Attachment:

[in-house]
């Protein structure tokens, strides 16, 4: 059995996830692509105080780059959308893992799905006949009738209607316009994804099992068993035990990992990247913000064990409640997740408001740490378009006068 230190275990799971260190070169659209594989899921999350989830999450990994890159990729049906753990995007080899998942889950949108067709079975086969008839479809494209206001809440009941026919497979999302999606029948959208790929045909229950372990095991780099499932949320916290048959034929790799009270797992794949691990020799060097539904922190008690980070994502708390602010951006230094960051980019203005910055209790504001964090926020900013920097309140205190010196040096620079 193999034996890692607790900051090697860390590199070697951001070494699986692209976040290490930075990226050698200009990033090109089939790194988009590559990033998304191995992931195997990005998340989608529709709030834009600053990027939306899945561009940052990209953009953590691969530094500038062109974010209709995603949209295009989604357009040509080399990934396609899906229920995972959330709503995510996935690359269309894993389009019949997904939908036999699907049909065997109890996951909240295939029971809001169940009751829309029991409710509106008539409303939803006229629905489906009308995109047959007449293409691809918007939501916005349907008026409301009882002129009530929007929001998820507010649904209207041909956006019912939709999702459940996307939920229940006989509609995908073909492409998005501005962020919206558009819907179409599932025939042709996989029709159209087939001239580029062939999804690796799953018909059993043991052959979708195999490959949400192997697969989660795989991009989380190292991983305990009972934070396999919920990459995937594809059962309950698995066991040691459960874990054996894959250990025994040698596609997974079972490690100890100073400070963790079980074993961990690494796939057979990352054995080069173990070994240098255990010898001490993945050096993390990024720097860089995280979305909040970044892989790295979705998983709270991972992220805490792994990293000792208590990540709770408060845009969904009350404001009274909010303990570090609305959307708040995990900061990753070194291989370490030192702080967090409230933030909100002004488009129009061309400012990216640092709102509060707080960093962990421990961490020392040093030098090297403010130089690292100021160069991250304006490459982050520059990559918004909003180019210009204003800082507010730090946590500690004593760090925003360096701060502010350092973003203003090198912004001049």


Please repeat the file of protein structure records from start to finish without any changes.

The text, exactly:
[in-house]
């Protein structure tokens, strides 16, 4: 059995996830692509105080780059959308893992799905006949009738209607316009994804099992068993035990990992990247913000064990409640997740408001740490378009006068 230190275990799971260190070169659209594989899921999350989830999450990994890159990729049906753990995007080899998942889950949108067709079975086969008839479809494209206001809440009941026919497979999302999606029948959208790929045909229950372990095991780099499932949320916290048959034929790799009270797992794949691990020799060097539904922190008690980070994502708390602010951006230094960051980019203005910055209790504001964090926020900013920097309140205190010196040096620079 193999034996890692607790900051090697860390590199070697951001070494699986692209976040290490930075990226050698200009990033090109089939790194988009590559990033998304191995992931195997990005998340989608529709709030834009600053990027939306899945561009940052990209953009953590691969530094500038062109974010209709995603949209295009989604357009040509080399990934396609899906229920995972959330709503995510996935690359269309894993389009019949997904939908036999699907049909065997109890996951909240295939029971809001169940009751829309029991409710509106008539409303939803006229629905489906009308995109047959007449293409691809918007939501916005349907008026409301009882002129009530929007929001998820507010649904209207041909956006019912939709999702459940996307939920229940006989509609995908073909492409998005501005962020919206558009819907179409599932025939042709996989029709159209087939001239580029062939999804690796799953018909059993043991052959979708195999490959949400192997697969989660795989991009989380190292991983305990009972934070396999919920990459995937594809059962309950698995066991040691459960874990054996894959250990025994040698596609997974079972490690100890100073400070963790079980074993961990690494796939057979990352054995080069173990070994240098255990010898001490993945050096993390990024720097860089995280979305909040970044892989790295979705998983709270991972992220805490792994990293000792208590990540709770408060845009969904009350404001009274909010303990570090609305959307708040995990900061990753070194291989370490030192702080967090409230933030909100002004488009129009061309400012990216640092709102509060707080960093962990421990961490020392040093030098090297403010130089690292100021160069991250304006490459982050520059990559918004909003180019210009204003800082507010730090946590500690004593760090925003360096701060502010350092973003203003090198912004001049």